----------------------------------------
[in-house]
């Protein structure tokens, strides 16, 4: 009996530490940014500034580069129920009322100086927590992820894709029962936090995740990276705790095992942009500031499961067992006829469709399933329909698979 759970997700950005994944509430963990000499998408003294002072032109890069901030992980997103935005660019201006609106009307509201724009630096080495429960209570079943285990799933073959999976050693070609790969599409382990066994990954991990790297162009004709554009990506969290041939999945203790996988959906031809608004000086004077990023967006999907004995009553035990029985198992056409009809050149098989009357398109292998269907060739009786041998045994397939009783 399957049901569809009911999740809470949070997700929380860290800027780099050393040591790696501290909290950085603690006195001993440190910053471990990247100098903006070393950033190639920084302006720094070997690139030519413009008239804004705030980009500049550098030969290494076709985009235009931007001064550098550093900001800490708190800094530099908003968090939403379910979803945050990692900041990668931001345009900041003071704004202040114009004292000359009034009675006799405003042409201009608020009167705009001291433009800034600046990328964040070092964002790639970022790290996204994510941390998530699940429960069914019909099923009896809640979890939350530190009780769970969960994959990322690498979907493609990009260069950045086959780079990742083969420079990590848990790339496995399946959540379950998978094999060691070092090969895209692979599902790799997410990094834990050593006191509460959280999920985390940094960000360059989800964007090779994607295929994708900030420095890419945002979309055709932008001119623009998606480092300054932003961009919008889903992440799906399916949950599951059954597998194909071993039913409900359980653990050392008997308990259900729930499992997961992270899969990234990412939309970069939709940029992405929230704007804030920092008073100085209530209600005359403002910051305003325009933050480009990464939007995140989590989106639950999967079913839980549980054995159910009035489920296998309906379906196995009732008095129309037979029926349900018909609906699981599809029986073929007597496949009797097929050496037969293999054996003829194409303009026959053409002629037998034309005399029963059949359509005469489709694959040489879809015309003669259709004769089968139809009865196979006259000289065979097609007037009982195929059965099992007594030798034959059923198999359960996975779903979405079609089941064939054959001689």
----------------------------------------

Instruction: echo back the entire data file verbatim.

[in-house]
């Protein structure tokens, strides 16, 4: 009996530490940014500034580069129920009322100086927590992820894709029962936090995740990276705790095992942009500031499961067992006829469709399933329909698979 759970997700950005994944509430963990000499998408003294002072032109890069901030992980997103935005660019201006609106009307509201724009630096080495429960209570079943285990799933073959999976050693070609790969599409382990066994990954991990790297162009004709554009990506969290041939999945203790996988959906031809608004000086004077990023967006999907004995009553035990029985198992056409009809050149098989009357398109292998269907060739009786041998045994397939009783 399957049901569809009911999740809470949070997700929380860290800027780099050393040591790696501290909290950085603690006195001993440190910053471990990247100098903006070393950033190639920084302006720094070997690139030519413009008239804004705030980009500049550098030969290494076709985009235009931007001064550098550093900001800490708190800094530099908003968090939403379910979803945050990692900041990668931001345009900041003071704004202040114009004292000359009034009675006799405003042409201009608020009167705009001291433009800034600046990328964040070092964002790639970022790290996204994510941390998530699940429960069914019909099923009896809640979890939350530190009780769970969960994959990322690498979907493609990009260069950045086959780079990742083969420079990590848990790339496995399946959540379950998978094999060691070092090969895209692979599902790799997410990094834990050593006191509460959280999920985390940094960000360059989800964007090779994607295929994708900030420095890419945002979309055709932008001119623009998606480092300054932003961009919008889903992440799906399916949950599951059954597998194909071993039913409900359980653990050392008997308990259900729930499992997961992270899969990234990412939309970069939709940029992405929230704007804030920092008073100085209530209600005359403002910051305003325009933050480009990464939007995140989590989106639950999967079913839980549980054995159910009035489920296998309906379906196995009732008095129309037979029926349900018909609906699981599809029986073929007597496949009797097929050496037969293999054996003829194409303009026959053409002629037998034309005399029963059949359509005469489709694959040489879809015309003669259709004769089968139809009865196979006259000289065979097609007037009982195929059965099992007594030798034959059923198999359960996975779903979405079609089941064939054959001689």